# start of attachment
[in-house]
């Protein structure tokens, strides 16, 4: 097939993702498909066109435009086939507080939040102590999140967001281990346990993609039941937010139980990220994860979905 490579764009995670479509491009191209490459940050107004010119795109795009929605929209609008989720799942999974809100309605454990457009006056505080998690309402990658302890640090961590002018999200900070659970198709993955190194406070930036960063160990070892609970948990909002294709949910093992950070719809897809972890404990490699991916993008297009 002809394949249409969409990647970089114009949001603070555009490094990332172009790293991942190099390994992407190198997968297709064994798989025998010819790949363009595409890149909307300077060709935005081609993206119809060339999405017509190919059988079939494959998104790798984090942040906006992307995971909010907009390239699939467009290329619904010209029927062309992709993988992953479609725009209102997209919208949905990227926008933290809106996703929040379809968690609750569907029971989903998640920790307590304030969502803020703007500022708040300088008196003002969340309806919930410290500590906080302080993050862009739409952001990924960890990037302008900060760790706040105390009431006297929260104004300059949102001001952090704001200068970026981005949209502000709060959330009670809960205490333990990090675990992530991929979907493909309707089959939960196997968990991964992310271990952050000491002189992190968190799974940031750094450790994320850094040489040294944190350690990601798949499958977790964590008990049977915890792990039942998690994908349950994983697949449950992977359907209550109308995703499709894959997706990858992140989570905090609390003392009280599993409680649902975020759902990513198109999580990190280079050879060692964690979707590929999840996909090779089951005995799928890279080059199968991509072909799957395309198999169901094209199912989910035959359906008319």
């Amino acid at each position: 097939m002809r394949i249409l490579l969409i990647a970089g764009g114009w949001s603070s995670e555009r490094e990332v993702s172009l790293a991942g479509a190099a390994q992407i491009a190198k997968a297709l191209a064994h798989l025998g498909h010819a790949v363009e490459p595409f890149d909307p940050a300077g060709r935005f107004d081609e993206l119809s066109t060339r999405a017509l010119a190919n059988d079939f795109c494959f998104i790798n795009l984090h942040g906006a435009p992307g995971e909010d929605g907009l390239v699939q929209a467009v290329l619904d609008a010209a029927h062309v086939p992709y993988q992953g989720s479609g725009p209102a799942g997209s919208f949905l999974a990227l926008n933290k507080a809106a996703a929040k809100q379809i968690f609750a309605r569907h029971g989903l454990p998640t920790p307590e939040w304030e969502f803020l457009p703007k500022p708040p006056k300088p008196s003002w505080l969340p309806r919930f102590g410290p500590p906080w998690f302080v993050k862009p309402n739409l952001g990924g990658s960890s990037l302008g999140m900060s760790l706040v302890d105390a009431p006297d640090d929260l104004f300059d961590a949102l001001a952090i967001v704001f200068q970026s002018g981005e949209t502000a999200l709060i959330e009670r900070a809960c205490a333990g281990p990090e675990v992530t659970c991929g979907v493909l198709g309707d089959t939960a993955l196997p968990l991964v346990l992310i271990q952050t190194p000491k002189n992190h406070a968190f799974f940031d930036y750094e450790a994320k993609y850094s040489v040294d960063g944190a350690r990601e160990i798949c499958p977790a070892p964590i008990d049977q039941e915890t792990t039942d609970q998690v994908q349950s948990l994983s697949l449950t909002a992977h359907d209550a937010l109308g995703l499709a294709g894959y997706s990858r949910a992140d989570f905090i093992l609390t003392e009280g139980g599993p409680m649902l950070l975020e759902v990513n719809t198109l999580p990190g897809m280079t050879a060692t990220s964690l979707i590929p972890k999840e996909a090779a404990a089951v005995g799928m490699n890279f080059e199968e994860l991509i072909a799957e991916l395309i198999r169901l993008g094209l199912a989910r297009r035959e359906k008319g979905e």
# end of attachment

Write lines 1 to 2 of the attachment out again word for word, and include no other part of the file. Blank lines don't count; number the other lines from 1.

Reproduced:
[in-house]
């Protein structure tokens, strides 16, 4: 097939993702498909066109435009086939507080939040102590999140967001281990346990993609039941937010139980990220994860979905 490579764009995670479509491009191209490459940050107004010119795109795009929605929209609008989720799942999974809100309605454990457009006056505080998690309402990658302890640090961590002018999200900070659970198709993955190194406070930036960063160990070892609970948990909002294709949910093992950070719809897809972890404990490699991916993008297009 002809394949249409969409990647970089114009949001603070555009490094990332172009790293991942190099390994992407190198997968297709064994798989025998010819790949363009595409890149909307300077060709935005081609993206119809060339999405017509190919059988079939494959998104790798984090942040906006992307995971909010907009390239699939467009290329619904010209029927062309992709993988992953479609725009209102997209919208949905990227926008933290809106996703929040379809968690609750569907029971989903998640920790307590304030969502803020703007500022708040300088008196003002969340309806919930410290500590906080302080993050862009739409952001990924960890990037302008900060760790706040105390009431006297929260104004300059949102001001952090704001200068970026981005949209502000709060959330009670809960205490333990990090675990992530991929979907493909309707089959939960196997968990991964992310271990952050000491002189992190968190799974940031750094450790994320850094040489040294944190350690990601798949499958977790964590008990049977915890792990039942998690994908349950994983697949449950992977359907209550109308995703499709894959997706990858992140989570905090609390003392009280599993409680649902975020759902990513198109999580990190280079050879060692964690979707590929999840996909090779089951005995799928890279080059199968991509072909799957395309198999169901094209199912989910035959359906008319």